The resurrection is the central core of our faith. It is our only reason to hope, and the more deeply we lose ourselves in this story and in this promise, the more we will have to share and the more our lives will themselves be witness enough to awaken those who are defeated and lost. The resurrection is no story of a victory over death or a promise of eternal life. It is a summons to live as a community led by the Spirit, practicing forgiveness and resistance to evil. It takes shape in the bond of our friendship that reaches across everything that can divide us, ideologies, racism, and the great economic divides between wealth and poverty. Christ has risen. With that, everything changes. With the power of that truth, the petty things with which we are so often so busy fade away. Death becomes little more than a stage of life not in any way a boundary or an end. The resurrection leaves us with so many more important things to think about and plan for.

Sunday of Divine Mercy

April 11, 2021 at St. Peter the Apostle & St. William Parish in Naples, FL

Acts 4, 32-35 + Psalm 118 + 1 John 5, 1-6 + John 20, 19-31

11:00am Sunday at St. William Church in Naples, FL

An excerpt from St. Faustina’s Diary says it well: “Help me, O Lord, that my eyes may be merciful, so that I may never suspect or judge from appearances, but look for what is beautiful in my neighbors’ soul and come to their rescue.”

Our Church has declared this day to be the Sunday of Divine Mercy, and with memories of Easter still fresh in our minds, we pick up the Gospel of John almost where we left off last week to reflect upon what God is doing among us and to express our gratitude for the gift of God’s Mercy. There is a risk with this celebration that can lead us away from whole purpose of Mercy Sunday. That risk is simply that some might think this is a day to pray for God’s mercy. I don’t think so. There is no need to pray asking to God be something other than what God already is. In spite of the fact that we often begin our sacred liturgy by crying out: “Lord, Have Mercy”, we are not begging. That’s not what why we say those words. We are proclaiming that a merciful God has already had mercy up on. It is an acclamation about the reason for our assembly: to give thanks for the mercy of God that got us through another week. We cannot say those words out of habit or just memory because that’s just what we do. We must worship intelligently, alert and mindful of who we are and what we are called to become.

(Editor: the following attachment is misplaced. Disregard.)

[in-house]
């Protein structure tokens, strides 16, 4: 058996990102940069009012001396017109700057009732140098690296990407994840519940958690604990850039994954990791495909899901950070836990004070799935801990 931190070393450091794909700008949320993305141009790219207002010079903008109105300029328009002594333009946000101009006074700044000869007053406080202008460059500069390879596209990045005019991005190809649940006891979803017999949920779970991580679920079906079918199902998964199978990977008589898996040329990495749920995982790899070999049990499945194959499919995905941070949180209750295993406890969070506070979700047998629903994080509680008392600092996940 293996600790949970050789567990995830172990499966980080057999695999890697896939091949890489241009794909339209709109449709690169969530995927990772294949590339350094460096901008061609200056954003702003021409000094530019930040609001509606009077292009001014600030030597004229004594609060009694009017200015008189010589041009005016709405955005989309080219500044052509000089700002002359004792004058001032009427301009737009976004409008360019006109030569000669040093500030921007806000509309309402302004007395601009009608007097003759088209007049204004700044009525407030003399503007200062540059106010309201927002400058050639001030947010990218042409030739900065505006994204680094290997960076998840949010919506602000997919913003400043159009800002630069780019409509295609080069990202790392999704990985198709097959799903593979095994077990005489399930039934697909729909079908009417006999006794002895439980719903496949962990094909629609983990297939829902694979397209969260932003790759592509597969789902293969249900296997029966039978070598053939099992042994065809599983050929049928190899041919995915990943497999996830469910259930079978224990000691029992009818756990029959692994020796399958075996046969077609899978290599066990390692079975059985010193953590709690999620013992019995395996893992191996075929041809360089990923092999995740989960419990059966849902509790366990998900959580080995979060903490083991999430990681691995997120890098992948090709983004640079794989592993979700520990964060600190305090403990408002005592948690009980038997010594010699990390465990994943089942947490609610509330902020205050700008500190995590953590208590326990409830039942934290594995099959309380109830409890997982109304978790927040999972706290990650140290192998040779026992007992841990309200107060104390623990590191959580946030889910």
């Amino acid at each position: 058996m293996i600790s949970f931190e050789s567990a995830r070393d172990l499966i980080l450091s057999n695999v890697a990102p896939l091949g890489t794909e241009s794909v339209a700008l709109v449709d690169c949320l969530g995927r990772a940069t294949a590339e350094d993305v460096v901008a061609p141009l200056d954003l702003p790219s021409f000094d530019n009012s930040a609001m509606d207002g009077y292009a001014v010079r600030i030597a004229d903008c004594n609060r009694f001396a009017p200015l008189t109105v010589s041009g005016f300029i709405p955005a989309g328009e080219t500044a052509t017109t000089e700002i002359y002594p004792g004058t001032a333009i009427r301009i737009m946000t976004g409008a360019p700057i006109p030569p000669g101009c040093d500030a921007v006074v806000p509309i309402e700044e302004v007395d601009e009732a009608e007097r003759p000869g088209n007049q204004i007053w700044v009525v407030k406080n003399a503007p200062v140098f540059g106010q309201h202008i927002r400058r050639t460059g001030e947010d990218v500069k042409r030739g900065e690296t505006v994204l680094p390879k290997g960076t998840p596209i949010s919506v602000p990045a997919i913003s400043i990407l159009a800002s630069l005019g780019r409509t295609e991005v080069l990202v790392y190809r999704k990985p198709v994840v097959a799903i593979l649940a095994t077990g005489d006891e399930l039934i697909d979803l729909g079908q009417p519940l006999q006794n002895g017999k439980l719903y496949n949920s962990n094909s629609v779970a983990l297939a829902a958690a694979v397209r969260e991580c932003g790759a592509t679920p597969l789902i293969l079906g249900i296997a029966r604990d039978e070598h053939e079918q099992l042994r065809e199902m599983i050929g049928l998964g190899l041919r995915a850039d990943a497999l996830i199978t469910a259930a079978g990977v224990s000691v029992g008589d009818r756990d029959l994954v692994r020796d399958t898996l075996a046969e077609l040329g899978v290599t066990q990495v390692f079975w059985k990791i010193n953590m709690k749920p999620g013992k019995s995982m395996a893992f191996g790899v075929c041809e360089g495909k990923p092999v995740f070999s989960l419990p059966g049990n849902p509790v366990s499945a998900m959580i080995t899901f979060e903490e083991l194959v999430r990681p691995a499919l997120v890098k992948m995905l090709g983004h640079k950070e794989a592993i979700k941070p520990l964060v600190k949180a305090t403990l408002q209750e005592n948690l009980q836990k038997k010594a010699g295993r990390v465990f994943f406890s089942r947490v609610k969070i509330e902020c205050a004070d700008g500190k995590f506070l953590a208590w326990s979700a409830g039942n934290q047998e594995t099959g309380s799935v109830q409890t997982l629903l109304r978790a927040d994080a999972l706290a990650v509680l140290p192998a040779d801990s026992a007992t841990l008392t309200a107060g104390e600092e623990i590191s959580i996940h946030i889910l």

The purpose and point of Divine Mercy Sunday then is to inspire or remind us that we who have been so mercifully gifted by faith and God’s forgiveness must become mercy itself just as Jesus was the very incarnation of the Father’s mercy. I am praying today for you to be merciful to me in spite of all my faults and failings. God already has been. I believe that. I am also praying that I will be mercy to everyone I meet no matter how I feel or what’s going on.

Mercy, is a quality of the Divine. The Greek word for Mercy means to get into another’s skin. As we sometimes put it in English, it means to walk in the shoes of another. That is what God did through the incarnation of Jesus Christ. God got into our skin, seeing things through our eyes, feeling them with our heart, knowing them through our experience. That is the only way mercy can work. We become the merciful when we begin to see, feel and experience what another sees, feels and experiences. When we do, mercy is easy. This day is about our mercy because God is mercy.

When Jesus was suddenly in that room as we heard today, it knocked the breath out of those disciples. All they knew was that the body of Jesus was not where they left it. They were fractured and frightened. In spite of what Mary Magdala had said, they did not believe her so deep was their doubt and their disrespect for the testimony of a woman. 

Having gathered there in fear and sadness, it is almost impossible to image how they felt and what their Joy was really like. I guess it would be what we might experience if someone we loved deeply suddenly was with us talking to us again after we had buried them. John tells us that Jesus breathed on them. It was a moment that brought them back to life just as God had once breathed on all that was created.